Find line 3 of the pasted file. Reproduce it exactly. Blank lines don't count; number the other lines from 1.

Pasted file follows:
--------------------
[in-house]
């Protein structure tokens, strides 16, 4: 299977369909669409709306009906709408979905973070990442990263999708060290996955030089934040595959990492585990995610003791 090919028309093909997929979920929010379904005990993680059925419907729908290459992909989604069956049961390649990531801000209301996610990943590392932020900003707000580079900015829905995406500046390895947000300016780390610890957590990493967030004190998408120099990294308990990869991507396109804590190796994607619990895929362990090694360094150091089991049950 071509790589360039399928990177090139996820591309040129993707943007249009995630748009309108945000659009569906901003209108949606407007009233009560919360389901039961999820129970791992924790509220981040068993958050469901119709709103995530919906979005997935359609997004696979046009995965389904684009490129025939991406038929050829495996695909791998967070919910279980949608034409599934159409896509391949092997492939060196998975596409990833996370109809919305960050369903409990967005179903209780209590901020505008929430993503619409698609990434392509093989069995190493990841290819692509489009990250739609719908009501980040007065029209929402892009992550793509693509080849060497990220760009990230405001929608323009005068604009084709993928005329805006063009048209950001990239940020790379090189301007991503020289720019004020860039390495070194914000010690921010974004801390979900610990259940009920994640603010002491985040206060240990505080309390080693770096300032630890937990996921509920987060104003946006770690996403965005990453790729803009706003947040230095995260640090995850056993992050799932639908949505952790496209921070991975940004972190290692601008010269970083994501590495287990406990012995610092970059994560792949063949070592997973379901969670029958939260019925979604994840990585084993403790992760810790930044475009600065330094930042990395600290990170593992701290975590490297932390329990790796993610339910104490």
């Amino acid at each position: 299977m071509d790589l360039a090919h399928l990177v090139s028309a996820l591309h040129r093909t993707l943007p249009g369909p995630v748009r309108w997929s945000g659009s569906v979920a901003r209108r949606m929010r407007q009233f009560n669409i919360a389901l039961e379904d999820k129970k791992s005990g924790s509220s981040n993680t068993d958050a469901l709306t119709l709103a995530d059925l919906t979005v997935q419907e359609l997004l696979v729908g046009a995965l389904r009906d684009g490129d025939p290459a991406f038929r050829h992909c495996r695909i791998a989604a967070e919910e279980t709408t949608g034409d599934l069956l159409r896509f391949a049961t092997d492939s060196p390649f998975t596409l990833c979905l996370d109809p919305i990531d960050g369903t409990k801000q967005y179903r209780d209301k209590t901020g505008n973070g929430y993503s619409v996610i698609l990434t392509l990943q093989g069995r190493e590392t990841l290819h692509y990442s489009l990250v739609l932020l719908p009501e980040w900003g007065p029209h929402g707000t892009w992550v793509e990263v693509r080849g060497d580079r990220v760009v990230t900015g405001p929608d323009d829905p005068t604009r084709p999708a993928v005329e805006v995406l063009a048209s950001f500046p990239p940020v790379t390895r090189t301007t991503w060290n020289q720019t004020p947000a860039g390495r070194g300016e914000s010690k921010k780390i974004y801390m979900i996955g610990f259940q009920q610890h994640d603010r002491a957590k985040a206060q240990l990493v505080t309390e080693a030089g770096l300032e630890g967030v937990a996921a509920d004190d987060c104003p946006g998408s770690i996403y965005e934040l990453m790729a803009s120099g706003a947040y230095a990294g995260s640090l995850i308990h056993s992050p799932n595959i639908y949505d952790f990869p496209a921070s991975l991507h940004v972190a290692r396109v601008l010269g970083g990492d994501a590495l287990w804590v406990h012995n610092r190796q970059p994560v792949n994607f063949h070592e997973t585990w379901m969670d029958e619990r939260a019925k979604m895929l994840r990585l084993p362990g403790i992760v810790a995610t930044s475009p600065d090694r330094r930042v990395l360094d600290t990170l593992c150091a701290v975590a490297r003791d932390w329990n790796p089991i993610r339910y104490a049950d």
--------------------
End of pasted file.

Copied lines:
């Amino acid at each position: 299977m071509d790589l360039a090919h399928l990177v090139s028309a996820l591309h040129r093909t993707l943007p249009g369909p995630v748009r309108w997929s945000g659009s569906v979920a901003r209108r949606m929010r407007q009233f009560n669409i919360a389901l039961e379904d999820k129970k791992s005990g924790s509220s981040n993680t068993d958050a469901l709306t119709l709103a995530d059925l919906t979005v997935q419907e359609l997004l696979v729908g046009a995965l389904r009906d684009g490129d025939p290459a991406f038929r050829h992909c495996r695909i791998a989604a967070e919910e279980t709408t949608g034409d599934l069956l159409r896509f391949a049961t092997d492939s060196p390649f998975t596409l990833c979905l996370d109809p919305i990531d960050g369903t409990k801000q967005y179903r209780d209301k209590t901020g505008n973070g929430y993503s619409v996610i698609l990434t392509l990943q093989g069995r190493e590392t990841l290819h692509y990442s489009l990250v739609l932020l719908p009501e980040w900003g007065p029209h929402g707000t892009w992550v793509e990263v693509r080849g060497d580079r990220v760009v990230t900015g405001p929608d323009d829905p005068t604009r084709p999708a993928v005329e805006v995406l063009a048209s950001f500046p990239p940020v790379t390895r090189t301007t991503w060290n020289q720019t004020p947000a860039g390495r070194g300016e914000s010690k921010k780390i974004y801390m979900i996955g610990f259940q009920q610890h994640d603010r002491a957590k985040a206060q240990l990493v505080t309390e080693a030089g770096l300032e630890g967030v937990a996921a509920d004190d987060c104003p946006g998408s770690i996403y965005e934040l990453m790729a803009s120099g706003a947040y230095a990294g995260s640090l995850i308990h056993s992050p799932n595959i639908y949505d952790f990869p496209a921070s991975l991507h940004v972190a290692r396109v601008l010269g970083g990492d994501a590495l287990w804590v406990h012995n610092r190796q970059p994560v792949n994607f063949h070592e997973t585990w379901m969670d029958e619990r939260a019925k979604m895929l994840r990585l084993p362990g403790i992760v810790a995610t930044s475009p600065d090694r330094r930042v990395l360094d600290t990170l593992c150091a701290v975590a490297r003791d932390w329990n790796p089991i993610r339910y104490a049950d």